When Bert’s Big Adventure began in 2002, “their primary objective,” Weiss said of the nonprofit, “was to offer deserving children and their families a respite from medical appointments, hospital visits and daily challenges by granting them a getaway.”

As part of Bert’s Big Adventure collaboration, two doctors and nurses joined the children and their families to address any medical concerns.

Kaitlin Ballard, a public relations and account manager for Premier Agency, emphasized that these medical professionals also provide reassurance and support to ensure the well-being of the children and their families.

The adventure commenced early at 6 a.m. on Feb. 22, 2024, with a vibrant send-off celebration at the Hilton Atlanta Airport Hotel. Special activities, including cooking with Top Chef Kevin Gillespie and an exclusive Daddy-Daughter Date at Kidz Bop Live, set the tone for the journey. Later that morning, families boarded a chartered flight to Orlando. 

At Disney’s Polynesian Village Resort, they rested before a magical dinner at Epcot’s Living Seas Salon, where Mickey and Minnie made surprise appearances. A private after-hours ride on Remy’s Ratatouille Adventure capped off the night.

Each day at Disney World was filled with activities specifically scheduled for the children including breakfast at Tomorrowland Terrace in Magic Kingdom, princess makeovers at the Bibbidi Bobbidi Boutique and adventures at Disney’s Animal Kingdom. 

Eliora found a friend in Olive, 12, who has cerebral palsy and global developmental delays. The two bonded over their shared experiences as wheelchair users. 

“This was purely an opportunity to revel in the simple pleasures of exploration and adventure, to savor moments of freedom and joy that might otherwise be elusive from chronically ill children,” said Amber O’Connor-Moore, a Communications and Social Media Manager for Bert’s Big Adventure.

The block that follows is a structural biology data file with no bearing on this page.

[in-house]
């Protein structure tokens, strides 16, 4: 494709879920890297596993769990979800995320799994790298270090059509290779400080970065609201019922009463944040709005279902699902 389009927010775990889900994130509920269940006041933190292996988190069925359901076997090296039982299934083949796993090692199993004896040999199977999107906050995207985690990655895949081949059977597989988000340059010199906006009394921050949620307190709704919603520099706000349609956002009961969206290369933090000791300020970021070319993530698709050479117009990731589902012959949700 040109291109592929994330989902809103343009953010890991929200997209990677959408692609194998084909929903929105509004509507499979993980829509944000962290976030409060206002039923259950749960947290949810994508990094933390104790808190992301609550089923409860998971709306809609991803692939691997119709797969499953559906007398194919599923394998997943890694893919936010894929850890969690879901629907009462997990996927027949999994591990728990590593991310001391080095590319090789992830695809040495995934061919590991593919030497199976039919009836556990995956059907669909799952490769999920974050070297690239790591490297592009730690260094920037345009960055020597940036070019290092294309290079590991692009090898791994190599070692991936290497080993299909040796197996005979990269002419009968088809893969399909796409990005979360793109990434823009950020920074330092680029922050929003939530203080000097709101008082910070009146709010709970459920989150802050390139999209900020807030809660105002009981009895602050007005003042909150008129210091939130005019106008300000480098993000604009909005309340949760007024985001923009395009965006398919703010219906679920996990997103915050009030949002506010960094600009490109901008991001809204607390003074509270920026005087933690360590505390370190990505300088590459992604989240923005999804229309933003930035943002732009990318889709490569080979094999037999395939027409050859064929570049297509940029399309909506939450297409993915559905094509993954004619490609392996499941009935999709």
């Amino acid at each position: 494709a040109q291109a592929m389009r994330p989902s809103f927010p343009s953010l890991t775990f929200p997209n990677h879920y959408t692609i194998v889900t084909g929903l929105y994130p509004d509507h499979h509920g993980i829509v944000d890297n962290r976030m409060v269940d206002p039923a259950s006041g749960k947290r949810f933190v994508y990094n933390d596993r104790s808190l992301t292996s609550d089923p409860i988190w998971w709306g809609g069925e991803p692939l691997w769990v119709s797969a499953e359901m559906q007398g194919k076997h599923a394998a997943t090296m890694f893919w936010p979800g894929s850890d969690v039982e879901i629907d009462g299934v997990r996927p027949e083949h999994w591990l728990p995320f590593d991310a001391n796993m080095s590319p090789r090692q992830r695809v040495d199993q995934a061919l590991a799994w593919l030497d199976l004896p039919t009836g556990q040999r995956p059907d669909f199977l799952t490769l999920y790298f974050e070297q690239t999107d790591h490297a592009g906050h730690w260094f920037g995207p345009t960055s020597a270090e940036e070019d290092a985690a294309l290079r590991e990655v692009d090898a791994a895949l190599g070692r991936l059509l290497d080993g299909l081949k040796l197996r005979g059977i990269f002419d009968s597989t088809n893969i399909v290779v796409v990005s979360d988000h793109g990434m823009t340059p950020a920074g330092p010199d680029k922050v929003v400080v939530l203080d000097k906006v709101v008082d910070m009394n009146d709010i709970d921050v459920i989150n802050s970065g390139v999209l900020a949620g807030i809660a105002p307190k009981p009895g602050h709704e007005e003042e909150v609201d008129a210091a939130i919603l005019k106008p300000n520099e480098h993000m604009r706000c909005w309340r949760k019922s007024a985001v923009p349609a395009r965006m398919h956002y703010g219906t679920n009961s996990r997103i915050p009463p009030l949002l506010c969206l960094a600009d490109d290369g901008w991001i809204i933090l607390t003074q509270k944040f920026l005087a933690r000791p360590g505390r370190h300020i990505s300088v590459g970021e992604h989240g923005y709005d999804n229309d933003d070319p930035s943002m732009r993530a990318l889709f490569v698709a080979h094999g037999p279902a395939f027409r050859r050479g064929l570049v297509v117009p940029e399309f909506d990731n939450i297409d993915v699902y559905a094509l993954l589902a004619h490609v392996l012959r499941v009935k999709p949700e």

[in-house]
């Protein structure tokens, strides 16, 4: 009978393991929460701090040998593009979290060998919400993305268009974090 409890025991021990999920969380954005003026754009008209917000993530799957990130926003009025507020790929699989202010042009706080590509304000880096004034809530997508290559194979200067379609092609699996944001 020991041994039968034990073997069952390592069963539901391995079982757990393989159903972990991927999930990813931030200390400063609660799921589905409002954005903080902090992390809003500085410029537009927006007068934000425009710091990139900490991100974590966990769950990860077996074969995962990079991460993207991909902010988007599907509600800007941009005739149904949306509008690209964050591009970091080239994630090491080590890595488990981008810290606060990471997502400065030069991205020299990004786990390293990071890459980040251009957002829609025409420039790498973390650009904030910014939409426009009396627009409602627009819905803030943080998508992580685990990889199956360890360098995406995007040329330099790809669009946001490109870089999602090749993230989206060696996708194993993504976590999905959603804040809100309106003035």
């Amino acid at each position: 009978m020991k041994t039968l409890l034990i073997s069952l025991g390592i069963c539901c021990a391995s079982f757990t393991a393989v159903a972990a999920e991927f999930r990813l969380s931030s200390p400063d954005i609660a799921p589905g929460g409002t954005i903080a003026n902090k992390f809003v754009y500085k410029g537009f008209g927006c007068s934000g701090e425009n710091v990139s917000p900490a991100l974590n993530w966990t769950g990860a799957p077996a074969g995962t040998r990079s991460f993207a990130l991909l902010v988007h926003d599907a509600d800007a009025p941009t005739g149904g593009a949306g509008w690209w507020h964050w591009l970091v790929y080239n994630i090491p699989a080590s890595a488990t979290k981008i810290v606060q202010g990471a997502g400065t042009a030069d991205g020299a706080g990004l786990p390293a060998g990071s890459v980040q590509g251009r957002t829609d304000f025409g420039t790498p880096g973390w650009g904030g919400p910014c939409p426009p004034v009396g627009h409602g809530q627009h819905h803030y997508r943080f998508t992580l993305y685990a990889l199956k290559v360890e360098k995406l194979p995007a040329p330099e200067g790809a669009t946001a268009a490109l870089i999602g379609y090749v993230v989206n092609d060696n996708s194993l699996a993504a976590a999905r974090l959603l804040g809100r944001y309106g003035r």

Eliora has faced more challenges in her 12 years than many people do in a lifetime. For the young girl, whose life has been punctuated by the complexities of a chronic illness, the prospect of travel carries profound significance. It signifies liberation from the constraints of medical appointments and hospital stays, offering her a chance to venture beyond the boundaries of her everyday existence. Travel represents a gateway to new experiences, a temporary break from the routine of doctor’s visits and surgical procedures. 

Bidding farewell proved to be the most challenging aspect for the families involved. 

B.J. expressed how difficult it was, saying, “Goodbyes are incredibly tough. It’s like meeting your soulmate but knowing you can never see them again.” 

That’s why the father of three started the “See-You-Laters”, a private Facebook page created for the families to stay connected. 

Eliora keeps in touch through video calls. The charity also orchestrates quarterly reunions for the children and their families. The reunion this year will take place on April 21, 2024.

Despite her health issues, Eliora dreams of becoming a doctor, a testament to her resilience and determination. With nearly 270 children and their families served to date, Bert’s Big Adventure continues to spread joy and create unforgettable memories, one magical trip at a time.